The complete switch to domestic products is unlikely in the nearest future

15 october 2014 | IA REGNUM

On August 7, 2014 the Decree of the Government of the Russian Federation imposed a ban on imported dairy products and meat from the EU, US, Canada and some other countries, which have supported the sanctions against Russia. Experts note that foreign producers are extremely interested in the Russian market, but a fast replacement of exporters cannot be done.

Elena Razumova
Elena Razumova
Department for Expert Analytics

REGNUM News Agency quotes the expert of the Analytical Center Elena Razumova who considers that giving the high share of the imported meat and dairy products the complete switch to domestic products is unlikely.

The food safety for meat products can be ensured only in pork and poultry production, believes the expert. According to the data provided by the Russian Federal State Statistics Service, the imports compared to the domestic meat production (excluding sub products and meat products after processing) account for 30% and 15% respectively. In 2011 these proportions were 50% and 17%. However, despite the decrease of these indicators, the expert sees the risk in the on-going and relatively high dependence of these sectors on imports of genetic and breeding livestock.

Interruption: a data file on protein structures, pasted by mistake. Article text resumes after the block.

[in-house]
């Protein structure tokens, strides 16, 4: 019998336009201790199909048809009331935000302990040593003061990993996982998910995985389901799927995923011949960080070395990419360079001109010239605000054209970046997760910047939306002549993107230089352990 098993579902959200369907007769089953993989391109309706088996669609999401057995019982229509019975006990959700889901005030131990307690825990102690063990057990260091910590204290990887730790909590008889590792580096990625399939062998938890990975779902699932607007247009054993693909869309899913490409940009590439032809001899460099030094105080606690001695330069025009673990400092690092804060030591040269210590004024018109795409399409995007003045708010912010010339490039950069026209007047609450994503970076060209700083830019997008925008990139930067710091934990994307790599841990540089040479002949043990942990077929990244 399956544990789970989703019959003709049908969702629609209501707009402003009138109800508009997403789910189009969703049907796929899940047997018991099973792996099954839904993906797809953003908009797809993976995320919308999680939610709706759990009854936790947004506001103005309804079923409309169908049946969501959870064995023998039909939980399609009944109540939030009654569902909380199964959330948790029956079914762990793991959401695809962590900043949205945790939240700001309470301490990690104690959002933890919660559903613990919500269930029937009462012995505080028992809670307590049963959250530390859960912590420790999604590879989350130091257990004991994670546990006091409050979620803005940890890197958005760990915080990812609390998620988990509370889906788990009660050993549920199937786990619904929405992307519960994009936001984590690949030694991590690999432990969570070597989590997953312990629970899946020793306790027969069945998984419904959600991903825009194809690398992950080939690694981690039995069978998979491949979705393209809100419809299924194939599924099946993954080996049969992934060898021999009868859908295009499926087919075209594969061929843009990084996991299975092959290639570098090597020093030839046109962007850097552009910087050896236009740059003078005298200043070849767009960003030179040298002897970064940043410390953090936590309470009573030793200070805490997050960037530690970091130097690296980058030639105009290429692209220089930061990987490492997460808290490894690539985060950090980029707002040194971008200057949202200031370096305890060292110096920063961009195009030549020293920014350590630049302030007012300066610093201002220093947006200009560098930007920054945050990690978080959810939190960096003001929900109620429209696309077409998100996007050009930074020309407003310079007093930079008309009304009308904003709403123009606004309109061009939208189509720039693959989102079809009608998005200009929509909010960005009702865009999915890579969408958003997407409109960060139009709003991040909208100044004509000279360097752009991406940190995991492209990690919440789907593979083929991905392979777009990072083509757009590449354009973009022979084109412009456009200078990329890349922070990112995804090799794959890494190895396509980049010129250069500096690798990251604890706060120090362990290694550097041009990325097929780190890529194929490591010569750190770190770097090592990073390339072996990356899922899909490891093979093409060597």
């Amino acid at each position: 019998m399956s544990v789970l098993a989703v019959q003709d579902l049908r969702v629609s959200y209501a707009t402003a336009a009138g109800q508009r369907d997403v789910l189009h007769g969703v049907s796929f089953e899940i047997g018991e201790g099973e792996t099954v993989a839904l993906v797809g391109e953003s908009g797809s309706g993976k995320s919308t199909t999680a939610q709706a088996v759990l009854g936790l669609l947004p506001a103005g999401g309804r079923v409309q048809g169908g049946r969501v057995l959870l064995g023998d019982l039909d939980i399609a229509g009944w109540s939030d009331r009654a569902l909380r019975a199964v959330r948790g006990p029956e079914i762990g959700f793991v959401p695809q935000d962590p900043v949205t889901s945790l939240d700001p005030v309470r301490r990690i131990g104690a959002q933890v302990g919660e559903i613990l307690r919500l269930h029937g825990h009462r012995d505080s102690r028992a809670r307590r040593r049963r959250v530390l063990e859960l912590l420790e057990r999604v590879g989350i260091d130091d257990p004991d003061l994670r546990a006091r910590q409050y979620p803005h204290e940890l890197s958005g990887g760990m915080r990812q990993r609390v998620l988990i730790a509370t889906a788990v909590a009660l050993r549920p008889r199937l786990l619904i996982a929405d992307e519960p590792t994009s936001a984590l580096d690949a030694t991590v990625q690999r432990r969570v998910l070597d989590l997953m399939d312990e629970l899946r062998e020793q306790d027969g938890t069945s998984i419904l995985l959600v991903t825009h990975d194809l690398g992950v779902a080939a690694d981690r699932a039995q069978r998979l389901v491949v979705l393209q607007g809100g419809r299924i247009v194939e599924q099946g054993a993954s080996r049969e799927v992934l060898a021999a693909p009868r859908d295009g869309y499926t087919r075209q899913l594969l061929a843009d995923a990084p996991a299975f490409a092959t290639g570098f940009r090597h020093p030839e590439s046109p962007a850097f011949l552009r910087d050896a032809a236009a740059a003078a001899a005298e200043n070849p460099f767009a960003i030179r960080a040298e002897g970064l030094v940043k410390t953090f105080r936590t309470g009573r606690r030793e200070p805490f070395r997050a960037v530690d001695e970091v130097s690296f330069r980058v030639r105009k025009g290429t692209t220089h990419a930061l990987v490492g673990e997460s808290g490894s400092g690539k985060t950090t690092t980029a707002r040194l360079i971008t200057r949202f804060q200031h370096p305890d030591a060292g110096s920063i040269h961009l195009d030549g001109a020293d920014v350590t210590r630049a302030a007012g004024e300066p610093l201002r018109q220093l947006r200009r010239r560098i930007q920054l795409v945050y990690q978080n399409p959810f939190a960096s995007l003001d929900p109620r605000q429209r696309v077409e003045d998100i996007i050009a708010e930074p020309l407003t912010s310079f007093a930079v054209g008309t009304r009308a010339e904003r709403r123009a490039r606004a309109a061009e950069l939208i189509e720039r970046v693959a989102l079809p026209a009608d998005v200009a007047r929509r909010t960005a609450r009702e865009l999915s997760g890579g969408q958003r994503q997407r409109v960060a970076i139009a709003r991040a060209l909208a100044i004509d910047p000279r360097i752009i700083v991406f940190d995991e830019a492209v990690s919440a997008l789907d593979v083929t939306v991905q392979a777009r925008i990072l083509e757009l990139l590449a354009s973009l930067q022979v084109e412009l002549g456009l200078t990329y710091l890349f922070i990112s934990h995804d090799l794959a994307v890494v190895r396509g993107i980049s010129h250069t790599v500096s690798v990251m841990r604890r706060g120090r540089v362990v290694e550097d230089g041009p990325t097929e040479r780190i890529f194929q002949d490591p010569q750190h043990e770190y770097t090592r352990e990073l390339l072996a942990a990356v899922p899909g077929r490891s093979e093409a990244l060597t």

“Before the food embargo, market saturation with processed meat products was evaluated as being high”, - said Ms. Razumova. – “Today, under the embargo conditions, the economic slowdown and the decline in purchasing capacity it is unpractical to increase the processing volume in short and middle-term, and it depends on favorable market conditions in regard to the long-term prospects”.

The situation concerning the livestock breading for both meat and dairy products sectors is more complicated. “We cannot fully replace the exports from the countries where such production is cheaper”, - considers Ms. Razumova. – “Among the barriers are: long investment lags (in average about 10-15 years), manufacturing cycles (fattening operations take 2 years minimum), high volatility of prices for livestock feed on external and domestic markets, higher costs for livestock maintenance, the small number of favorable climatic zones for an efficient breading of the livestock”.